Also in 2010, Mr. Dinehart was retained by a plaintiff in a L.A. Federal Court action before the Honorable S. James Otero, U.S. District Judge. The case was against a broker/investment advisor who sold the plaintiff a multimillion dollar investment position in the Bernard L. Madoff Split Strike Conversion Strategy. In November, 2010, Mr. Dinehart submitted his written report under FRCP Rule 26 (2) (B). Discovery and depositions proceeded and in September, 2010, Mr. Dinehart submitted his Written Declaration in Opposition to a Motion for Summary Judgment. It was accepted by the court, stating that “Mr. Dinehart had been retained by Plaintiff as an expert witness pursuant to the terms and conditions of the Federal Rules of Evidence 702 et. seq.” Approximately 4 weeks before trial, the judge denied the defendant’s Motion for Summary Judgment. This denial was based, in major part, on the judges review of Mr. Dinehart’s declaration. Then, one week before trial, in January, 2011, and after the judge’s denial of defendant’s MSJ, in a pre-trial hearing, the court ruled, over defendant’s objections that Mr. Dinehart would be allowed to testify as a securities expert witness at the trial. His expert testimony would have involved the facts surrounding claims of Intentional and Negligent Misrepresentation along with Breach of Fiduciary Duty against the defendant broker/investment advisor. Subsequent to the court’s pre-trial rulings, and based largely on Mr. Dinehart’s impending testimony, the case was settled. ( See Madoff Scheme Revisited, under Resources).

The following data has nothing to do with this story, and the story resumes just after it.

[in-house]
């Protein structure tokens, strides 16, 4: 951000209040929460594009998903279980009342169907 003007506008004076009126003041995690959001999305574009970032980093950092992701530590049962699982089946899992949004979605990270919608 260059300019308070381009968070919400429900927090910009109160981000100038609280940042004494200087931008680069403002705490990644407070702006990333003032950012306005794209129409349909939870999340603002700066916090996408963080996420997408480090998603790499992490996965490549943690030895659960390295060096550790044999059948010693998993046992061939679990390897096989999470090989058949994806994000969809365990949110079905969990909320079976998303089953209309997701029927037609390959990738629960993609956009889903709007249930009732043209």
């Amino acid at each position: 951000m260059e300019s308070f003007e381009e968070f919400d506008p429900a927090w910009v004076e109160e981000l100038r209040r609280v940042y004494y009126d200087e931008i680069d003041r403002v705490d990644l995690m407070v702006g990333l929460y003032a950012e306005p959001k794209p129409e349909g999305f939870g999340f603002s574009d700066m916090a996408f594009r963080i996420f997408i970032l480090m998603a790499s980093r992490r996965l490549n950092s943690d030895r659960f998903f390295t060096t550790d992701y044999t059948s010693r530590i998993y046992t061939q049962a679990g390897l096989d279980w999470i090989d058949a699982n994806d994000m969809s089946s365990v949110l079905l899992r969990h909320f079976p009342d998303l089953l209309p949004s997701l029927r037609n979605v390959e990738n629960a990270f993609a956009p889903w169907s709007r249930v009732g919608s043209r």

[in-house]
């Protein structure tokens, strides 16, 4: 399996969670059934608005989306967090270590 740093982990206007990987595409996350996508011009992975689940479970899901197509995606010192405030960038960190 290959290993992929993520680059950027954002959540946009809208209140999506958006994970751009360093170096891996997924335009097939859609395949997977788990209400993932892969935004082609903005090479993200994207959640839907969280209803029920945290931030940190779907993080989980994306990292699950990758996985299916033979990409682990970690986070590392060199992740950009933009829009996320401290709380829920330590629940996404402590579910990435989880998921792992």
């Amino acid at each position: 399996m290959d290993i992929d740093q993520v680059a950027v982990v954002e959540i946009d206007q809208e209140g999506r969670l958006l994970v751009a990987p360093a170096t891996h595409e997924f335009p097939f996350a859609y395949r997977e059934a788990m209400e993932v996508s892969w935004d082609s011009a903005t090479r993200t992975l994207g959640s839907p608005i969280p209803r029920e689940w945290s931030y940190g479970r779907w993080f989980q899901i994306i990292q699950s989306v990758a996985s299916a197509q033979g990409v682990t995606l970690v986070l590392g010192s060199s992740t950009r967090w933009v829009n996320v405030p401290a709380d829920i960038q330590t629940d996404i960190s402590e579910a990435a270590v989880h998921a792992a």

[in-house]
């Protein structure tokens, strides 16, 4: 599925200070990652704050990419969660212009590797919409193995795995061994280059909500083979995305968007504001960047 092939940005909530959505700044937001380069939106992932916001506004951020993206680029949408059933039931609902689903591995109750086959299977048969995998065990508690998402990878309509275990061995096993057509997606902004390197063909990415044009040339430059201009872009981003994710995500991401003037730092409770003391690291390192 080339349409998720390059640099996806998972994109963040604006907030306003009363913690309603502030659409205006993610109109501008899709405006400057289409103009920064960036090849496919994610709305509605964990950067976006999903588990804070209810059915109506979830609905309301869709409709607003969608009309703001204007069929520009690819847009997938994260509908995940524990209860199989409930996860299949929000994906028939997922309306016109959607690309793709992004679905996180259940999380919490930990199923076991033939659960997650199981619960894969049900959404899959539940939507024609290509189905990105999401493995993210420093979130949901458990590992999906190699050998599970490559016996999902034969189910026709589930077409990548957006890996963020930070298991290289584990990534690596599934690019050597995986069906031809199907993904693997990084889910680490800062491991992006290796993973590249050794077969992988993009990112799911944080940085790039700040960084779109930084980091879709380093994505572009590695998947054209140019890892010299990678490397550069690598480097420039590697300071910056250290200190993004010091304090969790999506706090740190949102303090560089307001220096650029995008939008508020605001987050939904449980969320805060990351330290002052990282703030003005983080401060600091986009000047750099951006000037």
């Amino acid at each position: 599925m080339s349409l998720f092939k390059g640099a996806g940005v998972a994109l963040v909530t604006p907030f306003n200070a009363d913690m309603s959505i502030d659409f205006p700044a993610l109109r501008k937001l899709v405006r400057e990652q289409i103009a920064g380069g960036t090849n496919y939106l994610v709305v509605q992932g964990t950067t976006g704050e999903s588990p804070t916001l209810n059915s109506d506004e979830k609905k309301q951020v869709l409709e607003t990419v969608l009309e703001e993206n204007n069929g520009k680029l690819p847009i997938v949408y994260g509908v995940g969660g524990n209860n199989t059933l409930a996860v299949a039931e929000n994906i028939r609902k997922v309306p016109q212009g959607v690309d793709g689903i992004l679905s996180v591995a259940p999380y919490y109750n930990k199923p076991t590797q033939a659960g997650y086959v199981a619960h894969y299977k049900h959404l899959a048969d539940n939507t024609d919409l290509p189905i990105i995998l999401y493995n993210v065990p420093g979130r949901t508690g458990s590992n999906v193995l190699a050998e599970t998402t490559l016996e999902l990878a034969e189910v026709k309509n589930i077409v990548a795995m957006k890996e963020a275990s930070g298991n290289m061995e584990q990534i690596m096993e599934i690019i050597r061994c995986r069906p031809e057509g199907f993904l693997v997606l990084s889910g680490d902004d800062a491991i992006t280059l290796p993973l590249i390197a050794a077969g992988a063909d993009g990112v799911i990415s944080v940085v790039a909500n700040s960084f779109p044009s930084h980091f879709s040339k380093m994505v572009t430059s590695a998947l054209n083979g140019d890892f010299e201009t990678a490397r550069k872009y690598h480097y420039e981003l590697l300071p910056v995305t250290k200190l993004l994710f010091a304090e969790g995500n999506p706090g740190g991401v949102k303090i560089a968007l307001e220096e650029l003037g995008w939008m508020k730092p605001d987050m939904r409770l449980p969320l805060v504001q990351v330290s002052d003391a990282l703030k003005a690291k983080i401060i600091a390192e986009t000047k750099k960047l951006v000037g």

In 2010, two major cases settled where Mr. Dinehart was a designated expert. In the first, he represented a major CA based company with a liquid assets of approx. $400 million seeking damages from the fraudulent sale of auction rate securities of over $50 million. The FINRA matter was against a major national wire-house firm. The second case, a class action, was settled in litigation against a major real estate mortgage investment company and occurred after Mr. Dineharts’ 3 day deposition, as the securities expert in the case. The matter was brought by over 120 investors (80 families) who were seeking damages of up to $10 million. The case settled amicably at the time of trial.
In 2009, 3 arbitration awards were issued by panels, where he participated as an expert witness representing claimants, in cases against two of the nations largest stock brokerage firms in the amounts of $2,500,000, $3,000,000 and $1,300,000, respectively. However, he represents claimants 65% of the time, with respondents 35%, and rising.
THE FOLLOWING CASE NUMBERS REFLECT POSITIVE NASD/FINRA AWARDS; (available on FINRA award database at www.finra.org)
97-01394 09-03602 (Respondent’s zero award)
The following information was prepared by FINRA/NASD for inclusion in the Neutral Arbitrator List Selection System for assignments as an Industry Arbitrator on its Securities Arbitration Panels. * Past performance is no guarantee of future results.
A necessary disclosure needs to be made concerhing my 49 years as an NASD/FINRa licensee. In 1988, 20 years ago I received 3 complaints while working at Borardwalk Capital Corporation. In 1999, after thoroughly vetting these infractions and concluding that they were not major issues, FINRA Dispute Resolution appointed me as a FINRA Arbitrator. Had ithe investigative committee decided that the complaints were major, I would have been permanently disqualified from becoming a FINRA Arbitrator. As it was, I was put on temporary disqualification until those complaints were adjudicated as minor infractions. In over 300 arbitrations and in 15 court cases, without exception, I have thoroughly disclosed these matters prior to every testimony. After doing so, I have always been accepted and qualified to testify as a securities Expert Witness in both arbitration and court in deference to these matters. The following narrative describes these priors in full.